There is nothing more humbling than a failed colonoscopy.

On never quitting what you love.

Larry King, love him or hate, is the most wonderful television personality and undoubtedly the greatest interviewer; in my humble opinion.

He’s not afraid to poke fun at himself, and has the courage to maintain his integrity throughout the years as he made the transition from mainstream networks to cable television.

Yet the King never slowed down, nor did he change — he carried on with his pursuit, at the age of 85 he shows no signs of giving up his pursuit of what he enjoys the most; listening to people.

Listening, not wanting to be heard — is what makes Larry King the most likeable person on television.

He doesn’t attempt to sound smart, he doesn’t patronise, but most important of all he does not come off as judgemental to his subjects.

He puts himself in the audience’s shoes, whilst most interviewers rely on pre-interviews, approved questions and subjects, planned gags / skits, and a research team; the King likes to avoid those at all costs.

The most memorable example being when Jerry Seinfeld took a trip down ego-explosion when he misunderstood Larry King’s question as to why “Seinfeld” (The Sitcom Show — not the miserable comedian) was off the air.

Undoubtedly, one of the most “DO YOU KNOW WHO I AM?” moments ever televised.

Credits: Larry King / CNN — Youtube.

Notice how Larry pursues the question, simply asking to establish a precedent as to set-up the followup question; yet Seinfeld, showing no sign of patience, loses it and attempts to play it off as his attempt at comedy to mask his ego — whilst the King remains calm and even apologies knowing full-well; his ego remained intact.

This is a quality which is lacking in interviewers, and rather most television personalities — too often they attempt to sound “smart” and “well-informed” (Ahem…Bill Maher) rather than listening to the subject.

In this pursuit of establishing superiority and treat the guest as just another “subject”, the essence of the interview is lost — the subject falls victim to regurgitating the same answers they’ve given to countless other interviewers before, and it becomes more of a scripted act rather than a genuine conversation flowing naturally.

Asked about the exchange years later, this is what the King had to say —

Credits: The Young Turks — Youtube.

Larry King, likes to view his subjects as though he doesn’t know of them — he doesn’t do research.

He establishes simple questions, allowing the subject to narrate the story rather than him guiding them through.

You might remember this viral-moment, as a great example of why celebrities often repeat the same answers during promotions (It’s futile and frustrating);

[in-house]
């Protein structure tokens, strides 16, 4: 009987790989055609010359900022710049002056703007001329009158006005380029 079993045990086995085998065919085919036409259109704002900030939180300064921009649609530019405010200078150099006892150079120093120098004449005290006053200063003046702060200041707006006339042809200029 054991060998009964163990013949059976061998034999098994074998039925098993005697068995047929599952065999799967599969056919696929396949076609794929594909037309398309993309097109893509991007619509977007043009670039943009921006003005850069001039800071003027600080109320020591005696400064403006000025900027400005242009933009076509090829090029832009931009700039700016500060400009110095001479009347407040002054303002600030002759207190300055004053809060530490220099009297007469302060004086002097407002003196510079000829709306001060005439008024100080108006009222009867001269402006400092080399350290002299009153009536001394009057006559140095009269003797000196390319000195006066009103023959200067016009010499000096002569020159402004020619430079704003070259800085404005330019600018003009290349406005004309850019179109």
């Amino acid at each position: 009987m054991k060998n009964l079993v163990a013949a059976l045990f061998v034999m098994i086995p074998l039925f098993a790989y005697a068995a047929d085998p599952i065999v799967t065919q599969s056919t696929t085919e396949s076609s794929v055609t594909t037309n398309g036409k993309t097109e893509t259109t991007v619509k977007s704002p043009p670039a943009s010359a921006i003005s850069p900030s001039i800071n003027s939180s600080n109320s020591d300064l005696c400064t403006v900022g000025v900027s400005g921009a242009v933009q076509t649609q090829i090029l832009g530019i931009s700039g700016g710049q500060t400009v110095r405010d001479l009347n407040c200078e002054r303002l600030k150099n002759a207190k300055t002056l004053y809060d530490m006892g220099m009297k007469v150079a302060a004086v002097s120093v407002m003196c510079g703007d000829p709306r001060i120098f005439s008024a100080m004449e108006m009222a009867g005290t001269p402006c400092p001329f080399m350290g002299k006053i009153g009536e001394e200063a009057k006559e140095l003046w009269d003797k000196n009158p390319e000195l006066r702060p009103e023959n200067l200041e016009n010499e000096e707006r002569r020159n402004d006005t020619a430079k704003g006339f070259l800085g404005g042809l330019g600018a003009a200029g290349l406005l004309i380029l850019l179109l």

Credits: BBC Radio 1 / Chris Stark interviews Mila Kunis.

To be a great writer, you must be a great observer.

To be a great interviewer, you must be a patient listener.

Both qualities intertwine to form great interpreters and story tellers.

Writers, must like quality interviewers, have the ability to “listen” and seek beyond the visible layer to uncover what hides underneath — what makes someone tick.

To be able to observe, you must have the humbleness to remain calm and observe silence even when you feel the urge to voice your “opinion”.

In writing, you have the most delightful of gifts that is working for you “time” and not against you.

There is no time-limit or retirement date for writers; you continue on the journey as long as it satisfies your thirst for it.

In essence, making time work for you allows the ability to unpack the observations you’ve made through experience and illustrated them through vocabulary in giving a shape to the stories you’ve captured.

Credits: Kurt Vonnegut Jr. — Shapes of Stories.

There’s no doubt that writing is largely autobiographical, whether it be fiction or non-fiction — our personality, our experiences, our vision of life, always seeps through to the reader.

The reader then interprets it through the looking glass as to what it means to them.

The most pleasurable wonder of writing is that it transcends the barriers that exist otherwise — there’s no person in front you narrating it, and there’s no limit to your imagination.

The writer simply pens down their experiences, for the reader to interpret into a world of their own creation.

Also drinking too much caffeine left me with haemorrhages, hence the failed colonoscopy.

I failed to learn the piano, so I decided I’d play the keyboard instead. //All aboard the Crazytrain.

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